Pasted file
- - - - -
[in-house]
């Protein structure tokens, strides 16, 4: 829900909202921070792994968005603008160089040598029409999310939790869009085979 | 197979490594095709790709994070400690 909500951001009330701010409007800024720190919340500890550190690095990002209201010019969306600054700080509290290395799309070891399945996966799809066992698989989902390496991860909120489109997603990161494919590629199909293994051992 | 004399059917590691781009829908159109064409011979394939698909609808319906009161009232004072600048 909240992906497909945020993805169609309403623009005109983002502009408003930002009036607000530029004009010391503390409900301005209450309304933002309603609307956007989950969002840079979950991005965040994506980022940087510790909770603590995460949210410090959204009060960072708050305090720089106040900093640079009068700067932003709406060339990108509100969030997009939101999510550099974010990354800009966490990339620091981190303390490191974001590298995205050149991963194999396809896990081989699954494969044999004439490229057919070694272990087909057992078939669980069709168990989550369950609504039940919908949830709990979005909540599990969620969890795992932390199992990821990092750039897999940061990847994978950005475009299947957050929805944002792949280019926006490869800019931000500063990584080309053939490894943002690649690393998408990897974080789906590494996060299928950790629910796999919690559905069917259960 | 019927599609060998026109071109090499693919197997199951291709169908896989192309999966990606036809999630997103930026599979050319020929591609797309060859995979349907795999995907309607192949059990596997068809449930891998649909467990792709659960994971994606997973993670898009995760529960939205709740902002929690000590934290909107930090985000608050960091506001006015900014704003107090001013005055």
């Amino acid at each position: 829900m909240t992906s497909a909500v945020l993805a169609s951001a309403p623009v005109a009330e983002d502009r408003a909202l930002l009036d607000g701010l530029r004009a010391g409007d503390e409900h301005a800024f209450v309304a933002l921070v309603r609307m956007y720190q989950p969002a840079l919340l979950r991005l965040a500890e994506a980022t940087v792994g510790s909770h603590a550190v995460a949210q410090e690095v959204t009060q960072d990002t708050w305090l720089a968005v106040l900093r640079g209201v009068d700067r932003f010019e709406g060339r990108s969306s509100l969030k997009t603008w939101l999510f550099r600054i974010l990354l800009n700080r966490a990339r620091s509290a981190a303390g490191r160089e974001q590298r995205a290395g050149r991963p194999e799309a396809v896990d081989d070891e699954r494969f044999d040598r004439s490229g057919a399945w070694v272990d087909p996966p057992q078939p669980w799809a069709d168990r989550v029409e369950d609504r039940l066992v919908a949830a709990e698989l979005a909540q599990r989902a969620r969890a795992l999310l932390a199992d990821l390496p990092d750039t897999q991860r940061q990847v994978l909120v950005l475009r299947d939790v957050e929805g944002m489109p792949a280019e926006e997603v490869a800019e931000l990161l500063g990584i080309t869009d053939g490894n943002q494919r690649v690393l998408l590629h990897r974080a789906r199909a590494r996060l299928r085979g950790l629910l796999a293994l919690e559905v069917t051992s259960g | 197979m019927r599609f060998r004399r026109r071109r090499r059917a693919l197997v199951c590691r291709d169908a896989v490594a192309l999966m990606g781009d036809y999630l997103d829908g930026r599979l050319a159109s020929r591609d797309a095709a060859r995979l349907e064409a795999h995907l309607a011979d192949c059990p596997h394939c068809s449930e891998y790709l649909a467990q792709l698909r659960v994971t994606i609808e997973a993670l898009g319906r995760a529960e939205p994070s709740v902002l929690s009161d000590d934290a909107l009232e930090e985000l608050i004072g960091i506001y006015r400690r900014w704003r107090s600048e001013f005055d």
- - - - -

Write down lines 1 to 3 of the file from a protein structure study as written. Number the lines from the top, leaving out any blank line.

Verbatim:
[in-house]
């Protein structure tokens, strides 16, 4: 829900909202921070792994968005603008160089040598029409999310939790869009085979 | 197979490594095709790709994070400690 909500951001009330701010409007800024720190919340500890550190690095990002209201010019969306600054700080509290290395799309070891399945996966799809066992698989989902390496991860909120489109997603990161494919590629199909293994051992 | 004399059917590691781009829908159109064409011979394939698909609808319906009161009232004072600048 909240992906497909945020993805169609309403623009005109983002502009408003930002009036607000530029004009010391503390409900301005209450309304933002309603609307956007989950969002840079979950991005965040994506980022940087510790909770603590995460949210410090959204009060960072708050305090720089106040900093640079009068700067932003709406060339990108509100969030997009939101999510550099974010990354800009966490990339620091981190303390490191974001590298995205050149991963194999396809896990081989699954494969044999004439490229057919070694272990087909057992078939669980069709168990989550369950609504039940919908949830709990979005909540599990969620969890795992932390199992990821990092750039897999940061990847994978950005475009299947957050929805944002792949280019926006490869800019931000500063990584080309053939490894943002690649690393998408990897974080789906590494996060299928950790629910796999919690559905069917259960 | 019927599609060998026109071109090499693919197997199951291709169908896989192309999966990606036809999630997103930026599979050319020929591609797309060859995979349907795999995907309607192949059990596997068809449930891998649909467990792709659960994971994606997973993670898009995760529960939205709740902002929690000590934290909107930090985000608050960091506001006015900014704003107090001013005055």
């Amino acid at each position: 829900m909240t992906s497909a909500v945020l993805a169609s951001a309403p623009v005109a009330e983002d502009r408003a909202l930002l009036d607000g701010l530029r004009a010391g409007d503390e409900h301005a800024f209450v309304a933002l921070v309603r609307m956007y720190q989950p969002a840079l919340l979950r991005l965040a500890e994506a980022t940087v792994g510790s909770h603590a550190v995460a949210q410090e690095v959204t009060q960072d990002t708050w305090l720089a968005v106040l900093r640079g209201v009068d700067r932003f010019e709406g060339r990108s969306s509100l969030k997009t603008w939101l999510f550099r600054i974010l990354l800009n700080r966490a990339r620091s509290a981190a303390g490191r160089e974001q590298r995205a290395g050149r991963p194999e799309a396809v896990d081989d070891e699954r494969f044999d040598r004439s490229g057919a399945w070694v272990d087909p996966p057992q078939p669980w799809a069709d168990r989550v029409e369950d609504r039940l066992v919908a949830a709990e698989l979005a909540q599990r989902a969620r969890a795992l999310l932390a199992d990821l390496p990092d750039t897999q991860r940061q990847v994978l909120v950005l475009r299947d939790v957050e929805g944002m489109p792949a280019e926006e997603v490869a800019e931000l990161l500063g990584i080309t869009d053939g490894n943002q494919r690649v690393l998408l590629h990897r974080a789906r199909a590494r996060l299928r085979g950790l629910l796999a293994l919690e559905v069917t051992s259960g | 197979m019927r599609f060998r004399r026109r071109r090499r059917a693919l197997v199951c590691r291709d169908a896989v490594a192309l999966m990606g781009d036809y999630l997103d829908g930026r599979l050319a159109s020929r591609d797309a095709a060859r995979l349907e064409a795999h995907l309607a011979d192949c059990p596997h394939c068809s449930e891998y790709l649909a467990q792709l698909r659960v994971t994606i609808e997973a993670l898009g319906r995760a529960e939205p994070s709740v902002l929690s009161d000590d934290a909107l009232e930090e985000l608050i004072g960091i506001y006015r400690r900014w704003r107090s600048e001013f005055d």